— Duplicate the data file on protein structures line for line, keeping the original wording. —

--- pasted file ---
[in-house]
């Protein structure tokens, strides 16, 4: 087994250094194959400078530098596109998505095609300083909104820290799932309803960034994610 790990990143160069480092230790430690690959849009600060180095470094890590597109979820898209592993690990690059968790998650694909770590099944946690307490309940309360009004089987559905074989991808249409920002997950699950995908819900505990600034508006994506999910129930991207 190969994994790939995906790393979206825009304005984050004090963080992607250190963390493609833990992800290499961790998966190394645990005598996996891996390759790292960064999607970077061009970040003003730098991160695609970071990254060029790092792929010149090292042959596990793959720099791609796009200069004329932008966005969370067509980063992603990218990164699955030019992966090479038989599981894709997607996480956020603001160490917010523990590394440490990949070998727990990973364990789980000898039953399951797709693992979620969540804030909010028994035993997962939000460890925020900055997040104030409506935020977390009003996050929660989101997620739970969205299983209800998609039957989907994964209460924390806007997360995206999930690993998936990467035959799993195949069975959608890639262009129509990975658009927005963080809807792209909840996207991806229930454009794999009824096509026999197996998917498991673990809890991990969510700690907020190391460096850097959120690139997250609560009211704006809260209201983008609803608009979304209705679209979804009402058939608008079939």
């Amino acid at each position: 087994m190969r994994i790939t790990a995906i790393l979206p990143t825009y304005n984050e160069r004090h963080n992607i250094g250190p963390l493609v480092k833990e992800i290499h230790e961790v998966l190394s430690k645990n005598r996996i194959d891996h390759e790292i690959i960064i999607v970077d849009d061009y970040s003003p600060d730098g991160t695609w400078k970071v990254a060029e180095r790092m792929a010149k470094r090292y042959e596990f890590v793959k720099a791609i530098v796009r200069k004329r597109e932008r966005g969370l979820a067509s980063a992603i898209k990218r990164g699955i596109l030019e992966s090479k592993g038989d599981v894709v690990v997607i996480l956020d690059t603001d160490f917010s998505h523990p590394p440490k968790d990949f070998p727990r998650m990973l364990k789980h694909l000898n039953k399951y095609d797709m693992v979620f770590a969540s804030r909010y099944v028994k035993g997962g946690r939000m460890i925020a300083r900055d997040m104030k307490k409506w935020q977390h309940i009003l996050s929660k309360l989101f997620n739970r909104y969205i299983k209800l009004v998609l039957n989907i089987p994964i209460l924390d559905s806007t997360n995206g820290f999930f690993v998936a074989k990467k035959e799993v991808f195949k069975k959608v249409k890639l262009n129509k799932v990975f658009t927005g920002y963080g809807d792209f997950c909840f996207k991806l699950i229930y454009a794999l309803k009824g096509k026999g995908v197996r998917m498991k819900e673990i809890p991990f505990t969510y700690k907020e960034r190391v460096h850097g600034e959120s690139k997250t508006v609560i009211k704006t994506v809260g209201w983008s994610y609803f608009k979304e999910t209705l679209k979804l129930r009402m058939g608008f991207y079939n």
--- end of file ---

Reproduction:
[in-house]
């Protein structure tokens, strides 16, 4: 087994250094194959400078530098596109998505095609300083909104820290799932309803960034994610 790990990143160069480092230790430690690959849009600060180095470094890590597109979820898209592993690990690059968790998650694909770590099944946690307490309940309360009004089987559905074989991808249409920002997950699950995908819900505990600034508006994506999910129930991207 190969994994790939995906790393979206825009304005984050004090963080992607250190963390493609833990992800290499961790998966190394645990005598996996891996390759790292960064999607970077061009970040003003730098991160695609970071990254060029790092792929010149090292042959596990793959720099791609796009200069004329932008966005969370067509980063992603990218990164699955030019992966090479038989599981894709997607996480956020603001160490917010523990590394440490990949070998727990990973364990789980000898039953399951797709693992979620969540804030909010028994035993997962939000460890925020900055997040104030409506935020977390009003996050929660989101997620739970969205299983209800998609039957989907994964209460924390806007997360995206999930690993998936990467035959799993195949069975959608890639262009129509990975658009927005963080809807792209909840996207991806229930454009794999009824096509026999197996998917498991673990809890991990969510700690907020190391460096850097959120690139997250609560009211704006809260209201983008609803608009979304209705679209979804009402058939608008079939």
């Amino acid at each position: 087994m190969r994994i790939t790990a995906i790393l979206p990143t825009y304005n984050e160069r004090h963080n992607i250094g250190p963390l493609v480092k833990e992800i290499h230790e961790v998966l190394s430690k645990n005598r996996i194959d891996h390759e790292i690959i960064i999607v970077d849009d061009y970040s003003p600060d730098g991160t695609w400078k970071v990254a060029e180095r790092m792929a010149k470094r090292y042959e596990f890590v793959k720099a791609i530098v796009r200069k004329r597109e932008r966005g969370l979820a067509s980063a992603i898209k990218r990164g699955i596109l030019e992966s090479k592993g038989d599981v894709v690990v997607i996480l956020d690059t603001d160490f917010s998505h523990p590394p440490k968790d990949f070998p727990r998650m990973l364990k789980h694909l000898n039953k399951y095609d797709m693992v979620f770590a969540s804030r909010y099944v028994k035993g997962g946690r939000m460890i925020a300083r900055d997040m104030k307490k409506w935020q977390h309940i009003l996050s929660k309360l989101f997620n739970r909104y969205i299983k209800l009004v998609l039957n989907i089987p994964i209460l924390d559905s806007t997360n995206g820290f999930f690993v998936a074989k990467k035959e799993v991808f195949k069975k959608v249409k890639l262009n129509k799932v990975f658009t927005g920002y963080g809807d792209f997950c909840f996207k991806l699950i229930y454009a794999l309803k009824g096509k026999g995908v197996r998917m498991k819900e673990i809890p991990f505990t969510y700690k907020e960034r190391v460096h850097g600034e959120s690139k997250t508006v609560i009211k704006t994506v809260g209201w983008s994610y609803f608009k979304e999910t209705l679209k979804l129930r009402m058939g608008f991207y079939n």